MonoploidyAn individual that contains one half the normal number of chromosomes is a monoploid and exhibits monoploidy. Monoploids are very rare in nature because recessive lethal mutations become unmasked, and thus they die before they are detected. These alleles normally are not a problem in diploids because their effects are masked by dominant alleles in the genome. Some species such as bees, ants and male bees are normally monoploid because they develop from unfertilized eggs. Consequently, these individuals will be sterile. A stage in the life cycle of some fungal species can also be monoploid.
Monoploidy has been applied in plant biotechnology to rapidly develop plants from anthers that have a fixed genotype. F1 plants derived from a cross of two parents are grown and anther tissue is used to regenerate new plants using tissue culture techniques. The plants that are derived from this tissue will be monoploid, and the genetics of these individuals can be studied or they can be treated with a chemical to double the chromosome number.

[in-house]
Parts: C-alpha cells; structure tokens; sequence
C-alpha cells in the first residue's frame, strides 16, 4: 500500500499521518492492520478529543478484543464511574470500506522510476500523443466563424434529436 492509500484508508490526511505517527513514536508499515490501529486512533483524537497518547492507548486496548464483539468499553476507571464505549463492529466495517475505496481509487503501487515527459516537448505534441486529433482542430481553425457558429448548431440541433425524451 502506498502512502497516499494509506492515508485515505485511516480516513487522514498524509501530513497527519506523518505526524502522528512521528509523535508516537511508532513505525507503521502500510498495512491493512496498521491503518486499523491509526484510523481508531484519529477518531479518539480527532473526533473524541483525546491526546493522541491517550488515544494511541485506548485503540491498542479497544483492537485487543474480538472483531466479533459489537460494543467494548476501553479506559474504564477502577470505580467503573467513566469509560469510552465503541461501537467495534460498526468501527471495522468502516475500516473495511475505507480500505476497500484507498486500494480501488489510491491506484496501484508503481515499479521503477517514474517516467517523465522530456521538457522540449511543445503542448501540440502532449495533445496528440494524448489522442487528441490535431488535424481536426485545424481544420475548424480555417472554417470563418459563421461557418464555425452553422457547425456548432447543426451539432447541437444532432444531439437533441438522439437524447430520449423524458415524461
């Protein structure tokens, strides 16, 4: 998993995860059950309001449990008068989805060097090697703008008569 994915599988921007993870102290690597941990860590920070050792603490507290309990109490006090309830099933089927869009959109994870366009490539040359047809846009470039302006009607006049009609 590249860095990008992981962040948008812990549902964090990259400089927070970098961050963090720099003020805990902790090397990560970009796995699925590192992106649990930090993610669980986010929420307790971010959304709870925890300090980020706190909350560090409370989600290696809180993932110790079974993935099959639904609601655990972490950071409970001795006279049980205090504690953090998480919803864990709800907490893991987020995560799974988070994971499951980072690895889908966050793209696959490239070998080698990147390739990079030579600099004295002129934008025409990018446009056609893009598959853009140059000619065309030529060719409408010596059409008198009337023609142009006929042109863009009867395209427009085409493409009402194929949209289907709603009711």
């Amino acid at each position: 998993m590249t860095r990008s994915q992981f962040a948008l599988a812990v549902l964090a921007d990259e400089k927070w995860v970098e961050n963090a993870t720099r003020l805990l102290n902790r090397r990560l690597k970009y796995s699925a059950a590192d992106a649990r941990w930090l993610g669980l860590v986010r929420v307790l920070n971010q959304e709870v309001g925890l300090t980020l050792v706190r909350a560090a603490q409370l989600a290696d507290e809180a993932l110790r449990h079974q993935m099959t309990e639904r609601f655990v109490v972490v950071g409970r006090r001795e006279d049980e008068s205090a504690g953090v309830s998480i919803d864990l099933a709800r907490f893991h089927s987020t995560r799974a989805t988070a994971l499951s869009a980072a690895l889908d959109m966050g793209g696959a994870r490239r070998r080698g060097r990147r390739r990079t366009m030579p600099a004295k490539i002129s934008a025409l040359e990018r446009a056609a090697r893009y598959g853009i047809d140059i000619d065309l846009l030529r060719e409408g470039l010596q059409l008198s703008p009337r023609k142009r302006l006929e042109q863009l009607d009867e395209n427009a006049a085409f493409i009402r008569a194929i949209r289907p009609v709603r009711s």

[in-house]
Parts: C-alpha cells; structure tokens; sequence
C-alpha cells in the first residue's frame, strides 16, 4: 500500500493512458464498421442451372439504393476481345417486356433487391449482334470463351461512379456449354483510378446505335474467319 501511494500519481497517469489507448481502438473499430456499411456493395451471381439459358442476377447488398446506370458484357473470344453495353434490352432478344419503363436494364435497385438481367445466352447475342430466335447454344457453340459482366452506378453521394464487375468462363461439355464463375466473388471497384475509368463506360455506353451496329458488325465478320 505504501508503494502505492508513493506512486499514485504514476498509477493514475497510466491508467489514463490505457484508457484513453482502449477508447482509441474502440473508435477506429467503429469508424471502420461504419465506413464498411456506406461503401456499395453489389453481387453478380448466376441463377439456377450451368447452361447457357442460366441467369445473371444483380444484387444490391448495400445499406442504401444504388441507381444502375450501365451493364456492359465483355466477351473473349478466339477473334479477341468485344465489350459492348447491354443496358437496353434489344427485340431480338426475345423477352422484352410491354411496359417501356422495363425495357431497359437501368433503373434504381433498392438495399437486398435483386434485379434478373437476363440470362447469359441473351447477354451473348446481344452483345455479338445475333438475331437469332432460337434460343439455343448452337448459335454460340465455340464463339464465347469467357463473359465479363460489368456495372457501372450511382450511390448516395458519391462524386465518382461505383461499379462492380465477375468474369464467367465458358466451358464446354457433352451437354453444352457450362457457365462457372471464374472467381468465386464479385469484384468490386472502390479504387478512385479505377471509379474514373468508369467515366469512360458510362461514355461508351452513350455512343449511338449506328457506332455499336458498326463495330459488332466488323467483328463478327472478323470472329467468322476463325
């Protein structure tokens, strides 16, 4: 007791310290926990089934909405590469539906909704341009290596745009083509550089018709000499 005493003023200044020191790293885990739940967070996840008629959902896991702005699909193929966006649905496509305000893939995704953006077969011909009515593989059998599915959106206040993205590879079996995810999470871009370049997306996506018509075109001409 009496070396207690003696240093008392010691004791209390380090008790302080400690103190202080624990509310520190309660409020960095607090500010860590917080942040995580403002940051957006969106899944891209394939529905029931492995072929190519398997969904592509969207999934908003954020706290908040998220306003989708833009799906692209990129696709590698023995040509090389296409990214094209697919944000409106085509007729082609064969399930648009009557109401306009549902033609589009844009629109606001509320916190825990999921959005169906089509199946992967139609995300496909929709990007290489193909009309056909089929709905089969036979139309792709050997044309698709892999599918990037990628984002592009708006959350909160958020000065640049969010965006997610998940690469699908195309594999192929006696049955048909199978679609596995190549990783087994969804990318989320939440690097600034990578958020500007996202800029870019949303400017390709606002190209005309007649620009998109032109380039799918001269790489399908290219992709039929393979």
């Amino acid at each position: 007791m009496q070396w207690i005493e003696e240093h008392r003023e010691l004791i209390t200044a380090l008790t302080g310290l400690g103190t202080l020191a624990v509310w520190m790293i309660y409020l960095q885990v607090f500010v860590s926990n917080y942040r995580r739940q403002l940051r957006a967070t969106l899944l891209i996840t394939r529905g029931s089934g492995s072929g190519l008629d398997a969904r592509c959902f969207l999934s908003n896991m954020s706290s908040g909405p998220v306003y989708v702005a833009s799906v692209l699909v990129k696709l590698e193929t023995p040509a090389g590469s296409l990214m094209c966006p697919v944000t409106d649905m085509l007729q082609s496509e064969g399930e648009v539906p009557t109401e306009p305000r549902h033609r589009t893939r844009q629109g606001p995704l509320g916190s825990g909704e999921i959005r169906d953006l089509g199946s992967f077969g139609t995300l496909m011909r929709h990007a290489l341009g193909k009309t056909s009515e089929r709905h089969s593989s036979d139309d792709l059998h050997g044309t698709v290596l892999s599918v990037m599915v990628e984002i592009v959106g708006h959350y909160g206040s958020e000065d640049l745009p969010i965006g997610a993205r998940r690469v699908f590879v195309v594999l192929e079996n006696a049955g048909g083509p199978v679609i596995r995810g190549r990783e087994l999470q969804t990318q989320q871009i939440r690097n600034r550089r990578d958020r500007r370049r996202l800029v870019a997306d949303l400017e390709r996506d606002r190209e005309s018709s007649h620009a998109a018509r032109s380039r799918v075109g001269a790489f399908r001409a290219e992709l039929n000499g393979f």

What are the advantages of this technique? Theoretically, different recombination products can be fixed much faster than with conventional plant breeding techniques. Plant breeders make crosses and begin selecting in the F2 generation for individuals that show desirable traits. But these selections are then tested in subsequent generations because the lines are not genetically homogeneous or homozygous. Several more generations of testing are normally required before the desired trait is fixed in a line.
Using anther culture, though, these recombinants in the F1 gametes are fixed immediately after the chromosomes are doubled (with a drug such as colchicine). They are fixed because after doubling the individual will be homozygous for every gene in the genome. Thus, selection for lines with desirable traits can be accelerated significantly. To date, the limiting factor has been the development of anther culture techniques for different crops. Wheat has been the best success story to date with this technique.
Copyright © 1997. Phillip McClean